When a common mode transient having a sufficiently high voltage occurs between the line or neutral wire and the ground wire, it causes the reed switch to conduct momentarily, that is, spark, across the gap. The switch thus briefly forms a path to ground and allows the associated MOV's to conduct the transient current away from the associated device components. The MOV's thus limit the amount of current which flows to these components.

While the reed switch conducts during a transient, it remains in the open position. Accordingly, the associated components of the transient suppression circuit conduct only in response to a common mode voltage transient which has a sufficiently high voltage. The hipot test voltages are approximately 1500 volts, and thus, a reed switch which has a minimum sparking voltage of, for example, 2500 volts, may be used. The tests do not cause the reed switch to conduct, and therefore, the switch does not allow the associated MOV's to conduct. Accordingly, the circuit can remain operative while the hipot test is being performed, without affecting the results of the hipot test.

DESCRIPTION OF THE DRAWINGS

The above and further advantages of the invention may be better understood by referring to the following description in conjunction with the accompanying drawings, in which:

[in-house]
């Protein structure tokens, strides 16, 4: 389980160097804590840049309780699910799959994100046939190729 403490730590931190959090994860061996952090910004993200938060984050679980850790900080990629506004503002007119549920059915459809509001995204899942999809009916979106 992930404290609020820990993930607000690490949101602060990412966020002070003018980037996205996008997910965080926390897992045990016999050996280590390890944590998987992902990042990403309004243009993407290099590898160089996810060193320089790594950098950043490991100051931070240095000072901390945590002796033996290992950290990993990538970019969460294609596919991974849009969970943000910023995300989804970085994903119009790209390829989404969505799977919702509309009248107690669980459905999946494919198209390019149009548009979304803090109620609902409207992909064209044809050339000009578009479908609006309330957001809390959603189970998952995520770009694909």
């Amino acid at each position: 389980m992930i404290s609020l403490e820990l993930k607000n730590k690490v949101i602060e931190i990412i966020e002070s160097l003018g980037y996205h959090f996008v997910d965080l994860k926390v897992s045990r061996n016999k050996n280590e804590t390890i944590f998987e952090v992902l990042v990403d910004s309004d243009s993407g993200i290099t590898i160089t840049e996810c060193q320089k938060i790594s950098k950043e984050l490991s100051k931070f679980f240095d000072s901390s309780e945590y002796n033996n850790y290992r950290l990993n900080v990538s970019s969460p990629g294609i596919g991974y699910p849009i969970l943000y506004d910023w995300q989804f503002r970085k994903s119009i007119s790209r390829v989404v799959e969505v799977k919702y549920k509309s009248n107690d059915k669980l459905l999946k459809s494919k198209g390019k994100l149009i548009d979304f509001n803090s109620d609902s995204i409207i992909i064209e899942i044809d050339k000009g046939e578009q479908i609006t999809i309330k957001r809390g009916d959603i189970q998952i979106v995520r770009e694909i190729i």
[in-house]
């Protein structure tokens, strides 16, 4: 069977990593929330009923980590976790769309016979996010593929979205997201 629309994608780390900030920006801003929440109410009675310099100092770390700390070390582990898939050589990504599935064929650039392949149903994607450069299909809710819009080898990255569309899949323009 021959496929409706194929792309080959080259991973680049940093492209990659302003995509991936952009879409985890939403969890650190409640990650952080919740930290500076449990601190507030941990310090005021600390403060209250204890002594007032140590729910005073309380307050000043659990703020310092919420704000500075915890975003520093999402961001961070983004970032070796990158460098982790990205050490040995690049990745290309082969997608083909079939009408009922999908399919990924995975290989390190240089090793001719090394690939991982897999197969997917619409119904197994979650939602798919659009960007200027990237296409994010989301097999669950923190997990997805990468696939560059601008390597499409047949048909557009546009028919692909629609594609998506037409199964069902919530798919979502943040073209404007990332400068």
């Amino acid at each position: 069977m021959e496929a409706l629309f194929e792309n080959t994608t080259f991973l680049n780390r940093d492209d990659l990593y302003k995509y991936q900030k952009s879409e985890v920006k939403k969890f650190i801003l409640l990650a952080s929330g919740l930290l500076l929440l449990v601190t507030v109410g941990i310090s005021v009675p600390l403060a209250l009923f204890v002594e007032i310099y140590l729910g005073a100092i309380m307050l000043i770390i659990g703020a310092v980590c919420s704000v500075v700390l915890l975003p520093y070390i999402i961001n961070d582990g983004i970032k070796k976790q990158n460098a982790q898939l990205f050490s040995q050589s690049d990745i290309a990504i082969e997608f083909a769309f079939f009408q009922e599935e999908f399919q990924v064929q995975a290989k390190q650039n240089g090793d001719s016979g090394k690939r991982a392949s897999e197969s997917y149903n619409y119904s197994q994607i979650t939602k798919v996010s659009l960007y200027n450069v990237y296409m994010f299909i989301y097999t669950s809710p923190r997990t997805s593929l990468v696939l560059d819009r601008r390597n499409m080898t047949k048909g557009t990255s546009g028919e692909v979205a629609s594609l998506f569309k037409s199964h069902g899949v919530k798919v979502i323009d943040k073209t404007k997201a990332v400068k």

FIG. 1 is a circuit diagram of a transient suppression circuit designed for use with a 3-wire power line; and

FIG. 2 is a circuit diagram of a transient suppression circuit designed for use with a 5-wire power line.

DETAILED DESCRIPTION

FIG. 1 depicts a transient suppression circuit 6 for use with a power line 8 which has three wires, namely, a line wire 10, a neutral wire 12 and a ground wire 14. The circuit handles both normal mode and common mode transients. An MOV 16 connects to both the line wire 10 and the neutral wire 12 to form a path for the normal mode transient current. MOV's 18 and 20 are connected, respectively, between the line wire 10 and the neutral wire 12 and a reed switch 22. The other terminal of the switch 22 is connected to ground. The MOV's 18 and 20 and the reed switch 22 form a path for the common-mode transient current.